From my childhood, it was evident that I was different from other children in the family. I was a brilliant student, but I was different in that I would question everything that I heard. It wasn't surprising that in college, most of my class fellows were convinced I was an atheist (I suppose they had never heard of anyone being agnostic).

On my way back from Haj (in 2005), one of the group's leaders sat next to me and tried to persuade me to conform. "You want me to grow a thick beard, and go around with a rosary in my hand, telling people what an awful fate awaits them after death if they don't turn into what you think are good Muslims?" I asked. When he said yes, I told him that there were thousands, if not millions of old men who do exactly that after they attain the age of 60. But people like me, who don't take anything seriously and make people laugh, they are the ones who are sorely needed. He went away a sadder man.

My father and his brothers (except one) were what you might call irreligious. The one who was different was mentally unstable at times, he had lost his first wife to tuberculosis when she was just twenty. He had become deeply religious after that, with the result that he occasionally believed that it was his duty to save Muslims from the Fire.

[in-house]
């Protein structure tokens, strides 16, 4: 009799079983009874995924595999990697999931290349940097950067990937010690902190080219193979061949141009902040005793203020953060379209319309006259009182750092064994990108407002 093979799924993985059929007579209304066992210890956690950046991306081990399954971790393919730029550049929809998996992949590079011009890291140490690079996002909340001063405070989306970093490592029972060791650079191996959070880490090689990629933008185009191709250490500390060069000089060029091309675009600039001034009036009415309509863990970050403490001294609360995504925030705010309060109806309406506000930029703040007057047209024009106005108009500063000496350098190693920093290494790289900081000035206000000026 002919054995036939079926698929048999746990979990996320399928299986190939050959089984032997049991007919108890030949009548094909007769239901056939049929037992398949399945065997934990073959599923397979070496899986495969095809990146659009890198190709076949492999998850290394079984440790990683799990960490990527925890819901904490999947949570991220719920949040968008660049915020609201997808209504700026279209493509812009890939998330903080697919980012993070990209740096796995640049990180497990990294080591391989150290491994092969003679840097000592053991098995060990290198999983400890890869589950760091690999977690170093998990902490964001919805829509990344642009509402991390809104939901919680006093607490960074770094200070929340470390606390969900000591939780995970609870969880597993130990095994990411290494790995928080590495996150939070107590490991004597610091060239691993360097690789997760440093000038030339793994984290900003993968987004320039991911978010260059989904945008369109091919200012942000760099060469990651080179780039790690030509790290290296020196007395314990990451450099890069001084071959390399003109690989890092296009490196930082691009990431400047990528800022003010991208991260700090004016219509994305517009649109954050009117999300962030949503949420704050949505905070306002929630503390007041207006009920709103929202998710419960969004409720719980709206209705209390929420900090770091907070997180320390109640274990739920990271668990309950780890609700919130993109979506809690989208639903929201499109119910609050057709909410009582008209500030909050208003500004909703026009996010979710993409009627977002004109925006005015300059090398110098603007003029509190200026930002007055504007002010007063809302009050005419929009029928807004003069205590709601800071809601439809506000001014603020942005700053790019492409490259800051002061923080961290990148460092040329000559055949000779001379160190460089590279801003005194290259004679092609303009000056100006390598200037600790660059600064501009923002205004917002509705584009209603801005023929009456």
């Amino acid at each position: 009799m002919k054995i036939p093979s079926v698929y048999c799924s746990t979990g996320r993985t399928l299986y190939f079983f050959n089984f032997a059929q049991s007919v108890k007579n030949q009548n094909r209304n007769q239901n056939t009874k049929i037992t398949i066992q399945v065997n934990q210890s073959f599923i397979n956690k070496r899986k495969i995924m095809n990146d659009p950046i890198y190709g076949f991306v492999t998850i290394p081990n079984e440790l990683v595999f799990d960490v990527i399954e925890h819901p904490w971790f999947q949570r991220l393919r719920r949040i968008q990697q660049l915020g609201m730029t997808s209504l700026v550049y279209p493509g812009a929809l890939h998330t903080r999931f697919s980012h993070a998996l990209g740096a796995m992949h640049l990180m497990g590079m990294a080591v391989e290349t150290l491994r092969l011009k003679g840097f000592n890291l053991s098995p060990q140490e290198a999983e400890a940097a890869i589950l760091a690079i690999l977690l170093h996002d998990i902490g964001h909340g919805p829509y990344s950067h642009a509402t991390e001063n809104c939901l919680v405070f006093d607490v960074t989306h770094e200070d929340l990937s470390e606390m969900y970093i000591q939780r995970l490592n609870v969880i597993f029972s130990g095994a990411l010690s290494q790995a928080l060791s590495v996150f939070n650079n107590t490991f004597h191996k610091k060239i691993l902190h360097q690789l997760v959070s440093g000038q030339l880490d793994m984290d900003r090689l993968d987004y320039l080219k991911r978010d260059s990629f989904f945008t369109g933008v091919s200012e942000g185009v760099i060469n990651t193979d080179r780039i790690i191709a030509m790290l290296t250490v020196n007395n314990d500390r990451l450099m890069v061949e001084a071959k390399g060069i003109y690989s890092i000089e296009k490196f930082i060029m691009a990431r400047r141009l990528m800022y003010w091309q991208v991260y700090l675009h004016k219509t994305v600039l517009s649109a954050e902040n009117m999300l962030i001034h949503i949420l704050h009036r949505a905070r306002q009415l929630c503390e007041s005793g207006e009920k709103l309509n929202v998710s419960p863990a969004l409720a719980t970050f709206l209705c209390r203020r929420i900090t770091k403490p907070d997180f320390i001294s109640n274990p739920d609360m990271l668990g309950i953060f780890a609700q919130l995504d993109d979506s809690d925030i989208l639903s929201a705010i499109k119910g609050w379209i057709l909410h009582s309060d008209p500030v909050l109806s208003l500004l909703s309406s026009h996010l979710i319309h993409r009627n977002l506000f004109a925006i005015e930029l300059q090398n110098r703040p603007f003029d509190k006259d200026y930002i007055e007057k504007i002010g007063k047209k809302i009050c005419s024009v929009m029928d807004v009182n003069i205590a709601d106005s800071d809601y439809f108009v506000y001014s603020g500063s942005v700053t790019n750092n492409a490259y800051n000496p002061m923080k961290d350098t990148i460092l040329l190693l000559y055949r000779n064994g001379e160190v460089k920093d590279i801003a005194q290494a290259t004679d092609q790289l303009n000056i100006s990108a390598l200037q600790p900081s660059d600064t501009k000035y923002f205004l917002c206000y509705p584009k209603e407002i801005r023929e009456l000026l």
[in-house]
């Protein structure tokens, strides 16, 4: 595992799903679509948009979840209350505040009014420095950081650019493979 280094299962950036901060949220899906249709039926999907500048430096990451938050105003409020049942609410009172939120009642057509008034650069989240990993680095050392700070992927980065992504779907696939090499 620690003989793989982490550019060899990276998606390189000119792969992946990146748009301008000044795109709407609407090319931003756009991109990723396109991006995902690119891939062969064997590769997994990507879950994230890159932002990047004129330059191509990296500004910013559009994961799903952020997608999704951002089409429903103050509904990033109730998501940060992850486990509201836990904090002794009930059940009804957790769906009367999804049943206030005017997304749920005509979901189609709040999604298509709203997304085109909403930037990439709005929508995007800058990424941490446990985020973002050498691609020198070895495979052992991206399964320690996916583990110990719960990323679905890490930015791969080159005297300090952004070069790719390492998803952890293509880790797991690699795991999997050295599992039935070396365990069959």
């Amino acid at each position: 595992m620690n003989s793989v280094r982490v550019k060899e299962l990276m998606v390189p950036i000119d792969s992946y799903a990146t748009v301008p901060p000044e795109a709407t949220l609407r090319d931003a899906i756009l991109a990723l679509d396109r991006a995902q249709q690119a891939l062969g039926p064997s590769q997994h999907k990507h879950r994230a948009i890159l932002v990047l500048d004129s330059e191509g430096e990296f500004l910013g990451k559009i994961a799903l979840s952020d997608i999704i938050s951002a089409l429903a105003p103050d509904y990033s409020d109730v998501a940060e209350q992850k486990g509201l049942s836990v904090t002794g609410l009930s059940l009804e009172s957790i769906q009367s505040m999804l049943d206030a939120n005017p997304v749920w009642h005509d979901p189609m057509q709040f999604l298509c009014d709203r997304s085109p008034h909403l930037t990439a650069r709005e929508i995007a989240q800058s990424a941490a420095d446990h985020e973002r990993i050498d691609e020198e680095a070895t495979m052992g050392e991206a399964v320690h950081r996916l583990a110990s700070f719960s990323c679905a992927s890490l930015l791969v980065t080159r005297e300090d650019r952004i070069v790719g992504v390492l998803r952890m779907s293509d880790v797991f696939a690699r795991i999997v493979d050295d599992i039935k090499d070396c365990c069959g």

As for my father's eldest brother (who performed Haj a year before his death, but didn't grow a beard, nor did he ever pray even after Haj), I was surprised to hear him make a speech on the evils of watching TV (which had been introduced into the country a few years back). He said that bad times were coming, because in Muslim families, men were watching TV along with their daughters and daughters-in-law. All the old geysers in the hall nodded approvingly. Even at that time I wondered why he had suddenly changed and was objecting to men and women watching TV together, considering that English movies and Urdu plays were heavily censored, and we had only one state-owned TV channel (which started at four in the evening and shut down after four hours). I'm sure he would have been shocked to see TV channels today, with scantily-clad women the norm.

As I said, I was always a non-conformist and continue to be one, whatever others may think. If one stops doubting, there is no purpose in life. I'm sure on the day I die, I'll still have a question in my heart.